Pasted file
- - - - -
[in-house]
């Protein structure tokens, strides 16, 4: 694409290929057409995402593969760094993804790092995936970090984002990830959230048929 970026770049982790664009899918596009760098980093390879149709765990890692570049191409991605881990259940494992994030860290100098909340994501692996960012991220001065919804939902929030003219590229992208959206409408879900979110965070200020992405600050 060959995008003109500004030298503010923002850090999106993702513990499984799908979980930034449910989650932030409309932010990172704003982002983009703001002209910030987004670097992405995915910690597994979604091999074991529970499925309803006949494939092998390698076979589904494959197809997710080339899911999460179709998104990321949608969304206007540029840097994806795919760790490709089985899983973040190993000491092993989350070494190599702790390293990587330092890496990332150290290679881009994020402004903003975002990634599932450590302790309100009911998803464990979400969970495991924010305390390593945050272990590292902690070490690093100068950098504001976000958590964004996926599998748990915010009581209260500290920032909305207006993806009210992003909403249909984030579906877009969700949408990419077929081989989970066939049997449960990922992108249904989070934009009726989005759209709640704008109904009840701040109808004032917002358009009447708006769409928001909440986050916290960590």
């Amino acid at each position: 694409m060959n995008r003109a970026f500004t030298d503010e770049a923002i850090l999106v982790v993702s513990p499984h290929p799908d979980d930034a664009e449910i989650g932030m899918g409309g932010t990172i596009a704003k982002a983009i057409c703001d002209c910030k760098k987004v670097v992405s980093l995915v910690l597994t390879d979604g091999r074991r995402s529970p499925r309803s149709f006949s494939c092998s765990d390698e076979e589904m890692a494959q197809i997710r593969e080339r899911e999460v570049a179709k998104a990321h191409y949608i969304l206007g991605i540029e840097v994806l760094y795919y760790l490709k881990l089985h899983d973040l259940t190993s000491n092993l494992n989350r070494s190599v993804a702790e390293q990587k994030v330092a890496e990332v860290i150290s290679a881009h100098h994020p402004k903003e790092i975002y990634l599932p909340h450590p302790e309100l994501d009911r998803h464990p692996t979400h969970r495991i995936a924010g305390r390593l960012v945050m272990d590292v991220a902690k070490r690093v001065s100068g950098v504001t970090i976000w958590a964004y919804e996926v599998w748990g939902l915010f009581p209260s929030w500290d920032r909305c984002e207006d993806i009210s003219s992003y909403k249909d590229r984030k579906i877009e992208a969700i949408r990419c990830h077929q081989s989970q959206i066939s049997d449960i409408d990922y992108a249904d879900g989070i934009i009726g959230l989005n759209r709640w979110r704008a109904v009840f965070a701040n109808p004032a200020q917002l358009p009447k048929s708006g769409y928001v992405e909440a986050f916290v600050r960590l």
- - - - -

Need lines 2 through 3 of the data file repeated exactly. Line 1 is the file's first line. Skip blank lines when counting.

């Protein structure tokens, strides 16, 4: 694409290929057409995402593969760094993804790092995936970090984002990830959230048929 970026770049982790664009899918596009760098980093390879149709765990890692570049191409991605881990259940494992994030860290100098909340994501692996960012991220001065919804939902929030003219590229992208959206409408879900979110965070200020992405600050 060959995008003109500004030298503010923002850090999106993702513990499984799908979980930034449910989650932030409309932010990172704003982002983009703001002209910030987004670097992405995915910690597994979604091999074991529970499925309803006949494939092998390698076979589904494959197809997710080339899911999460179709998104990321949608969304206007540029840097994806795919760790490709089985899983973040190993000491092993989350070494190599702790390293990587330092890496990332150290290679881009994020402004903003975002990634599932450590302790309100009911998803464990979400969970495991924010305390390593945050272990590292902690070490690093100068950098504001976000958590964004996926599998748990915010009581209260500290920032909305207006993806009210992003909403249909984030579906877009969700949408990419077929081989989970066939049997449960990922992108249904989070934009009726989005759209709640704008109904009840701040109808004032917002358009009447708006769409928001909440986050916290960590």
């Amino acid at each position: 694409m060959n995008r003109a970026f500004t030298d503010e770049a923002i850090l999106v982790v993702s513990p499984h290929p799908d979980d930034a664009e449910i989650g932030m899918g409309g932010t990172i596009a704003k982002a983009i057409c703001d002209c910030k760098k987004v670097v992405s980093l995915v910690l597994t390879d979604g091999r074991r995402s529970p499925r309803s149709f006949s494939c092998s765990d390698e076979e589904m890692a494959q197809i997710r593969e080339r899911e999460v570049a179709k998104a990321h191409y949608i969304l206007g991605i540029e840097v994806l760094y795919y760790l490709k881990l089985h899983d973040l259940t190993s000491n092993l494992n989350r070494s190599v993804a702790e390293q990587k994030v330092a890496e990332v860290i150290s290679a881009h100098h994020p402004k903003e790092i975002y990634l599932p909340h450590p302790e309100l994501d009911r998803h464990p692996t979400h969970r495991i995936a924010g305390r390593l960012v945050m272990d590292v991220a902690k070490r690093v001065s100068g950098v504001t970090i976000w958590a964004y919804e996926v599998w748990g939902l915010f009581p209260s929030w500290d920032r909305c984002e207006d993806i009210s003219s992003y909403k249909d590229r984030k579906i877009e992208a969700i949408r990419c990830h077929q081989s989970q959206i066939s049997d449960i409408d990922y992108a249904d879900g989070i934009i009726g959230l989005n759209r709640w979110r704008a109904v009840f965070a701040n109808p004032a200020q917002l358009p009447k048929s708006g769409y928001v992405e909440a986050f916290v600050r960590l």